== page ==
The yule log video now belonged to the people. The demand for fireplace footage was still high and the simple-to-replicate format made it easy for people to produce and distribute their own versions. The rise of affordable home video meant one could find yule log videos on VHS everywhere from video stores to gas stations, while screensavers and eventually online video made them available on every home computer. Parodies existed, of course, but they stayed relatively true to what the yule log had come to represent: boldly anti-consumerist background entertainment that put ambience over marketing.
And then everything went to sh**.
The last decade has seen an explosion of yule log videos created for the sole purpose of marketing massive IPs and burgeoning entertainment franchises. Anyone interested in spending 30+ hours watching a Marvel superhero’s fireplace needn’t look far, as The ‘Pool Log was followed by ten superhero yule log videos produced in partnership with (get ready for this) Coca-Cola, videos for each of the Venom films, and a tie-in with the Disney+ Hawkeye series.
And while it’s great that Hollywood threw Hawkeye fans two bones within the same calendar decade, it’s hard to deny that a fireplace in Tony Stark’s apartment or the Guardians of the Galaxy’s spaceship doesn’t have the same effect when you can barely see it behind a meticulously arranged still frame of Easter eggs.
Still, at least those videos don’t demand a viewer’s active attention. DreamWorks Animation has released yule log tie-ins with Shrek, Trolls, How To Train Your Dragon, and The Croods that spend between ten minutes and eight-and-a-half hours parading characters out for a quip or a visual gag. What was once a vehicle of passive ambiance now insists upon your full focus, lest you miss something and fall behind.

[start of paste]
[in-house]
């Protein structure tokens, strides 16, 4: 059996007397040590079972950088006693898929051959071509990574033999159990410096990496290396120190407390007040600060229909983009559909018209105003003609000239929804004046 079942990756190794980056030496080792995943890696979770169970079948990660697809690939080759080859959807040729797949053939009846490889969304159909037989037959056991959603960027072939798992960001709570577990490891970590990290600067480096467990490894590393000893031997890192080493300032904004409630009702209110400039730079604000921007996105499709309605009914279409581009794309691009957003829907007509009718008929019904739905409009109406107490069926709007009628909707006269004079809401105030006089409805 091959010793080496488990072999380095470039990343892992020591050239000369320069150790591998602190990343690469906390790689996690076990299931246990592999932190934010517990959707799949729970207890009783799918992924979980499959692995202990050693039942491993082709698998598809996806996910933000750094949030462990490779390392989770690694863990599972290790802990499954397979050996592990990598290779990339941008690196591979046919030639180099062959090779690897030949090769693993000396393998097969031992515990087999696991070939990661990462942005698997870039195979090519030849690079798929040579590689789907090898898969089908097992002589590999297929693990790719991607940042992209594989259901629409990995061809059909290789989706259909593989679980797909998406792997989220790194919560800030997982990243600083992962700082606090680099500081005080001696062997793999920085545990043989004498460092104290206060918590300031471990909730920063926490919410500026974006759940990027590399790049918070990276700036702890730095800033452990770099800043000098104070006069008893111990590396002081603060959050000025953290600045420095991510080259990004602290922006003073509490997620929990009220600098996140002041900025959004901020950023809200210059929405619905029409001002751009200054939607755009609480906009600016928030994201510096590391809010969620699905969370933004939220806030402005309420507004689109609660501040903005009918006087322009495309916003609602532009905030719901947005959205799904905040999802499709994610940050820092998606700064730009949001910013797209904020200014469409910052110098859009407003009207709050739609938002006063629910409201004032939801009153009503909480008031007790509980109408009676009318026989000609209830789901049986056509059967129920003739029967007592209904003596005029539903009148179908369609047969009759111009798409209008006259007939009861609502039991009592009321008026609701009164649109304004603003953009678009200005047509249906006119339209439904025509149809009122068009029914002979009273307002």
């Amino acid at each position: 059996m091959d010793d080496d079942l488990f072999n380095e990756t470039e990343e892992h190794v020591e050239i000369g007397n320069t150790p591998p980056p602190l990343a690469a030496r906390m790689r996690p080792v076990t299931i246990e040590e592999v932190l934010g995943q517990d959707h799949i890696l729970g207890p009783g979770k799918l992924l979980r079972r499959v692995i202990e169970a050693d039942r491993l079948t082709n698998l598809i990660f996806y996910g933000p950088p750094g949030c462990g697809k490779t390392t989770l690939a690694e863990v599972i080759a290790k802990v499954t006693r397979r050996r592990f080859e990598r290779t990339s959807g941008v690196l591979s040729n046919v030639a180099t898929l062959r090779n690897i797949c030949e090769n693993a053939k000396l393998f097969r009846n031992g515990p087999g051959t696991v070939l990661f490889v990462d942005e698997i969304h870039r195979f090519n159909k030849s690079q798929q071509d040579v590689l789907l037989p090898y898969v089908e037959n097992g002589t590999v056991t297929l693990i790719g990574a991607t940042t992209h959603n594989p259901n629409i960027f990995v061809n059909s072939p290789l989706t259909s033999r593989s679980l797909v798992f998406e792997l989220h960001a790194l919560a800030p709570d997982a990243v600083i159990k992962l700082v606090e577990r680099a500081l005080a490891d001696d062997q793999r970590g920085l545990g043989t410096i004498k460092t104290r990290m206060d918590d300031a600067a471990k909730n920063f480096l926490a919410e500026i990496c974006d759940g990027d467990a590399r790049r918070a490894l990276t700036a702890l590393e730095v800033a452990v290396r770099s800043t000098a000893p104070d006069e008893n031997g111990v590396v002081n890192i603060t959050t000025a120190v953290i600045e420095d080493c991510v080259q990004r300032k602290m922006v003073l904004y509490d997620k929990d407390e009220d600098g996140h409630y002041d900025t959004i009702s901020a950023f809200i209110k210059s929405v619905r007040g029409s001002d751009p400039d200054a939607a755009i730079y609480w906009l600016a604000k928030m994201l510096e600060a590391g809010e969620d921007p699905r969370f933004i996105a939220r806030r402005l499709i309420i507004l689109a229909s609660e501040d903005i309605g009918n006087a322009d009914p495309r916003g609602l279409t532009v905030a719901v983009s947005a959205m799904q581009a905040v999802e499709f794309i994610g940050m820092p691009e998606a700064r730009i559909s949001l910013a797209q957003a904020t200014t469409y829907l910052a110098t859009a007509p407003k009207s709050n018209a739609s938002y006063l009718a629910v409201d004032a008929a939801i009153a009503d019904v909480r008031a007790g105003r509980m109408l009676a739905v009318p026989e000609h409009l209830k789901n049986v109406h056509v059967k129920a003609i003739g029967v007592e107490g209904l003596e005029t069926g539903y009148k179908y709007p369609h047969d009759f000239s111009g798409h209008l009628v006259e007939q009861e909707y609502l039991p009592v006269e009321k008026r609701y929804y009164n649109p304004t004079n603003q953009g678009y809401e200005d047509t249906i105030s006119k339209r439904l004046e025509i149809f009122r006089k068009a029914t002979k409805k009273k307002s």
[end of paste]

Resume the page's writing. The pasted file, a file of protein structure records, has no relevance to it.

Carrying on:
As annoying as it is to have to watch a spinoff miniseries to understand what’s happening in a movie, it’s nothing compared to completionists having to debate which of Frozen’s four-hour yule log videos is canon.
Yule log videos have been used to promote new seasons of Outlander, Doctor Who, American Horror Story, The Witcher, and What We Do in the Shadows. Video game tie-ins have included Minecraft, Hades, Hearthstone, and Overwatch. The original concept for the yule log was an explicit rejection of an over-commercialized holiday season, with Fred M. Thrower willing to throw away his network’s money to give viewers a cynical-free bit of Christmas joy.